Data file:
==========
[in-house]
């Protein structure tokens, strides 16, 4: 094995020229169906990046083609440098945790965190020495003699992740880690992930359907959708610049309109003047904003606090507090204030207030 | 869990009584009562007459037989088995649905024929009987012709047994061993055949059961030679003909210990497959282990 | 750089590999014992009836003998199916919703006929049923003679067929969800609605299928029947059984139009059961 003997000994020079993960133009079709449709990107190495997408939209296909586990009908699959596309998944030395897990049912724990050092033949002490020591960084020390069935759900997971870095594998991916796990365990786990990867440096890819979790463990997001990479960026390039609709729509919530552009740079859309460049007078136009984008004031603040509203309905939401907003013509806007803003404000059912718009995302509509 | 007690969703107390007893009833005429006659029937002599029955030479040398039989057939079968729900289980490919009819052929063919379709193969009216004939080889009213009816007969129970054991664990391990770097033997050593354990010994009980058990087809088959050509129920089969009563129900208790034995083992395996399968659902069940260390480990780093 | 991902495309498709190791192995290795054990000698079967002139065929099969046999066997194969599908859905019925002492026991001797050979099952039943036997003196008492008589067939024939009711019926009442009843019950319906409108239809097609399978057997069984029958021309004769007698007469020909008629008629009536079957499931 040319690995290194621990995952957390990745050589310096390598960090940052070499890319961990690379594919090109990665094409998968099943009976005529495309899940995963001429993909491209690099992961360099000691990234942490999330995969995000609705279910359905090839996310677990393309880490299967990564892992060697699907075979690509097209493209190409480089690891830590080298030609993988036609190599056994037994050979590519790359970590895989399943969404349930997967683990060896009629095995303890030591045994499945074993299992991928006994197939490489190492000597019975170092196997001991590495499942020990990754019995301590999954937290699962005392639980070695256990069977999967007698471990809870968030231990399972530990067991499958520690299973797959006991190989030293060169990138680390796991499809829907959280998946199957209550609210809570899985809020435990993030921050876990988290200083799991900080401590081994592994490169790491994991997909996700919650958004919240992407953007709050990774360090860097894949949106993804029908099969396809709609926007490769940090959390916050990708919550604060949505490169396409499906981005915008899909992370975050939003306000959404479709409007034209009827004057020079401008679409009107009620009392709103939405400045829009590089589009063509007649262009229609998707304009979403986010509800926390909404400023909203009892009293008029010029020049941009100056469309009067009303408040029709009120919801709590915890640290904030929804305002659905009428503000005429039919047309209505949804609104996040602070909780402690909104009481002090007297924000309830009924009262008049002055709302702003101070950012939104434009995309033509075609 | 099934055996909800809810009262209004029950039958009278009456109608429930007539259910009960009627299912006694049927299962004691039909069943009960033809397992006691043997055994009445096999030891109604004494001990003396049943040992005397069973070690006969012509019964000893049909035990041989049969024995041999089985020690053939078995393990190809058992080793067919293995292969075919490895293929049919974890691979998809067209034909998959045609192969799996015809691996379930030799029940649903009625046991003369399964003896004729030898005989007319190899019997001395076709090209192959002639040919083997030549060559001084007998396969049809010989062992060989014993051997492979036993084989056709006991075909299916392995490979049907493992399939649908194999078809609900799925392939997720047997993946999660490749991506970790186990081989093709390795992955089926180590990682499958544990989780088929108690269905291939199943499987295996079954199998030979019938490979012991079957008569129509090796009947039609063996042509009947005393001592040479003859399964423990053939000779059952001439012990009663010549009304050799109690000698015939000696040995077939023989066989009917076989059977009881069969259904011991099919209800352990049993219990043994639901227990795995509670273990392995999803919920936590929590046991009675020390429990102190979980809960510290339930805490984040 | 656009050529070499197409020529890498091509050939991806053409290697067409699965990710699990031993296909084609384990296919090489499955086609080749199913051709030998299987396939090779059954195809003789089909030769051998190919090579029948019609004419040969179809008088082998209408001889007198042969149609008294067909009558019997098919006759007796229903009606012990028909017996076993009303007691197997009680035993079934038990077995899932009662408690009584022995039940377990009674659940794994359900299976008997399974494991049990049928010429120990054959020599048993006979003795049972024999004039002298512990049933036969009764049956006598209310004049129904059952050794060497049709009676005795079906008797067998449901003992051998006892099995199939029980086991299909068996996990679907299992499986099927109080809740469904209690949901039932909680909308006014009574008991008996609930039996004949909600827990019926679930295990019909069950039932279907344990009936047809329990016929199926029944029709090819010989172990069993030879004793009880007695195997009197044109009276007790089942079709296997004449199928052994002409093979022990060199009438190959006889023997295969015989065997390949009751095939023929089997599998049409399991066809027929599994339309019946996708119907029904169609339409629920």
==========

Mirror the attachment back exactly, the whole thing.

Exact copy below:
[in-house]
């Protein structure tokens, strides 16, 4: 094995020229169906990046083609440098945790965190020495003699992740880690992930359907959708610049309109003047904003606090507090204030207030 | 869990009584009562007459037989088995649905024929009987012709047994061993055949059961030679003909210990497959282990 | 750089590999014992009836003998199916919703006929049923003679067929969800609605299928029947059984139009059961 003997000994020079993960133009079709449709990107190495997408939209296909586990009908699959596309998944030395897990049912724990050092033949002490020591960084020390069935759900997971870095594998991916796990365990786990990867440096890819979790463990997001990479960026390039609709729509919530552009740079859309460049007078136009984008004031603040509203309905939401907003013509806007803003404000059912718009995302509509 | 007690969703107390007893009833005429006659029937002599029955030479040398039989057939079968729900289980490919009819052929063919379709193969009216004939080889009213009816007969129970054991664990391990770097033997050593354990010994009980058990087809088959050509129920089969009563129900208790034995083992395996399968659902069940260390480990780093 | 991902495309498709190791192995290795054990000698079967002139065929099969046999066997194969599908859905019925002492026991001797050979099952039943036997003196008492008589067939024939009711019926009442009843019950319906409108239809097609399978057997069984029958021309004769007698007469020909008629008629009536079957499931 040319690995290194621990995952957390990745050589310096390598960090940052070499890319961990690379594919090109990665094409998968099943009976005529495309899940995963001429993909491209690099992961360099000691990234942490999330995969995000609705279910359905090839996310677990393309880490299967990564892992060697699907075979690509097209493209190409480089690891830590080298030609993988036609190599056994037994050979590519790359970590895989399943969404349930997967683990060896009629095995303890030591045994499945074993299992991928006994197939490489190492000597019975170092196997001991590495499942020990990754019995301590999954937290699962005392639980070695256990069977999967007698471990809870968030231990399972530990067991499958520690299973797959006991190989030293060169990138680390796991499809829907959280998946199957209550609210809570899985809020435990993030921050876990988290200083799991900080401590081994592994490169790491994991997909996700919650958004919240992407953007709050990774360090860097894949949106993804029908099969396809709609926007490769940090959390916050990708919550604060949505490169396409499906981005915008899909992370975050939003306000959404479709409007034209009827004057020079401008679409009107009620009392709103939405400045829009590089589009063509007649262009229609998707304009979403986010509800926390909404400023909203009892009293008029010029020049941009100056469309009067009303408040029709009120919801709590915890640290904030929804305002659905009428503000005429039919047309209505949804609104996040602070909780402690909104009481002090007297924000309830009924009262008049002055709302702003101070950012939104434009995309033509075609 | 099934055996909800809810009262209004029950039958009278009456109608429930007539259910009960009627299912006694049927299962004691039909069943009960033809397992006691043997055994009445096999030891109604004494001990003396049943040992005397069973070690006969012509019964000893049909035990041989049969024995041999089985020690053939078995393990190809058992080793067919293995292969075919490895293929049919974890691979998809067209034909998959045609192969799996015809691996379930030799029940649903009625046991003369399964003896004729030898005989007319190899019997001395076709090209192959002639040919083997030549060559001084007998396969049809010989062992060989014993051997492979036993084989056709006991075909299916392995490979049907493992399939649908194999078809609900799925392939997720047997993946999660490749991506970790186990081989093709390795992955089926180590990682499958544990989780088929108690269905291939199943499987295996079954199998030979019938490979012991079957008569129509090796009947039609063996042509009947005393001592040479003859399964423990053939000779059952001439012990009663010549009304050799109690000698015939000696040995077939023989066989009917076989059977009881069969259904011991099919209800352990049993219990043994639901227990795995509670273990392995999803919920936590929590046991009675020390429990102190979980809960510290339930805490984040 | 656009050529070499197409020529890498091509050939991806053409290697067409699965990710699990031993296909084609384990296919090489499955086609080749199913051709030998299987396939090779059954195809003789089909030769051998190919090579029948019609004419040969179809008088082998209408001889007198042969149609008294067909009558019997098919006759007796229903009606012990028909017996076993009303007691197997009680035993079934038990077995899932009662408690009584022995039940377990009674659940794994359900299976008997399974494991049990049928010429120990054959020599048993006979003795049972024999004039002298512990049933036969009764049956006598209310004049129904059952050794060497049709009676005795079906008797067998449901003992051998006892099995199939029980086991299909068996996990679907299992499986099927109080809740469904209690949901039932909680909308006014009574008991008996609930039996004949909600827990019926679930295990019909069950039932279907344990009936047809329990016929199926029944029709090819010989172990069993030879004793009880007695195997009197044109009276007790089942079709296997004449199928052994002409093979022990060199009438190959006889023997295969015989065997390949009751095939023929089997599998049409399991066809027929599994339309019946996708119907029904169609339409629920």